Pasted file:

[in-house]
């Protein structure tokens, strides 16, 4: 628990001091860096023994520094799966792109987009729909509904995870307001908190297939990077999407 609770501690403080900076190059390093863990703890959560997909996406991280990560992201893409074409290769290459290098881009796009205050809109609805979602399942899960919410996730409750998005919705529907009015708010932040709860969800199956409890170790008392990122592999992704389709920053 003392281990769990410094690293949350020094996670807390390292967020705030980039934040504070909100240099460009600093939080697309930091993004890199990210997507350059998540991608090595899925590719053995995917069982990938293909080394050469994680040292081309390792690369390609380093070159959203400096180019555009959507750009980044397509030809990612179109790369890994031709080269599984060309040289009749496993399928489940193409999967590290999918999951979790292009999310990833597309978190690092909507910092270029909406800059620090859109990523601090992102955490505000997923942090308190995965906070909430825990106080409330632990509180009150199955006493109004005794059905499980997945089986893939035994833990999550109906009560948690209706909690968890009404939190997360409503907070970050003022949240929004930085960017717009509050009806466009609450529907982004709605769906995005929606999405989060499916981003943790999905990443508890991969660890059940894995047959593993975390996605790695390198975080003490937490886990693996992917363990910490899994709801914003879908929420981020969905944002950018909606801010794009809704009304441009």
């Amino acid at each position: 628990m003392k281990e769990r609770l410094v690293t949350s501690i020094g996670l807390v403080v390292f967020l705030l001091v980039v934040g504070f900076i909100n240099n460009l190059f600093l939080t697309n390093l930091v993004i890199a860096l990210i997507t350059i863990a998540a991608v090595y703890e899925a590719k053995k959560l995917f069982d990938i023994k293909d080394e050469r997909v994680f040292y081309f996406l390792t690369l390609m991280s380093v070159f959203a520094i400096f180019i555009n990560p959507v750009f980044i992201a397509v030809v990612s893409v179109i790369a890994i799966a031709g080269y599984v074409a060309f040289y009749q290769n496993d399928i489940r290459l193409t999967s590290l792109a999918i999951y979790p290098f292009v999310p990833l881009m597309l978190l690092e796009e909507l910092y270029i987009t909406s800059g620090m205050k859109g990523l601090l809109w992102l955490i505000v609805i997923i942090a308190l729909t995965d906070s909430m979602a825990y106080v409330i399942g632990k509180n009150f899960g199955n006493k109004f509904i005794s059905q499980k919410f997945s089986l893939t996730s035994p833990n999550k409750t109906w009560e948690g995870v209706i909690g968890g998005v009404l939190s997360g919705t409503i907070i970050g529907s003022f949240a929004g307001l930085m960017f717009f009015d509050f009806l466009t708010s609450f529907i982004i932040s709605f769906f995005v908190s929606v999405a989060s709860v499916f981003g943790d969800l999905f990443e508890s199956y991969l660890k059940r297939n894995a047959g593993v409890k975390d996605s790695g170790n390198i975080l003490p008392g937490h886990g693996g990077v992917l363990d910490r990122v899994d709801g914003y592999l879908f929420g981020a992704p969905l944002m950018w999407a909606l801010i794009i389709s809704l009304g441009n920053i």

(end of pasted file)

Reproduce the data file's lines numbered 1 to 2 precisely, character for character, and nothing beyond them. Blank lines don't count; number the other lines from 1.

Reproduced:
[in-house]
């Protein structure tokens, strides 16, 4: 628990001091860096023994520094799966792109987009729909509904995870307001908190297939990077999407 609770501690403080900076190059390093863990703890959560997909996406991280990560992201893409074409290769290459290098881009796009205050809109609805979602399942899960919410996730409750998005919705529907009015708010932040709860969800199956409890170790008392990122592999992704389709920053 003392281990769990410094690293949350020094996670807390390292967020705030980039934040504070909100240099460009600093939080697309930091993004890199990210997507350059998540991608090595899925590719053995995917069982990938293909080394050469994680040292081309390792690369390609380093070159959203400096180019555009959507750009980044397509030809990612179109790369890994031709080269599984060309040289009749496993399928489940193409999967590290999918999951979790292009999310990833597309978190690092909507910092270029909406800059620090859109990523601090992102955490505000997923942090308190995965906070909430825990106080409330632990509180009150199955006493109004005794059905499980997945089986893939035994833990999550109906009560948690209706909690968890009404939190997360409503907070970050003022949240929004930085960017717009509050009806466009609450529907982004709605769906995005929606999405989060499916981003943790999905990443508890991969660890059940894995047959593993975390996605790695390198975080003490937490886990693996992917363990910490899994709801914003879908929420981020969905944002950018909606801010794009809704009304441009």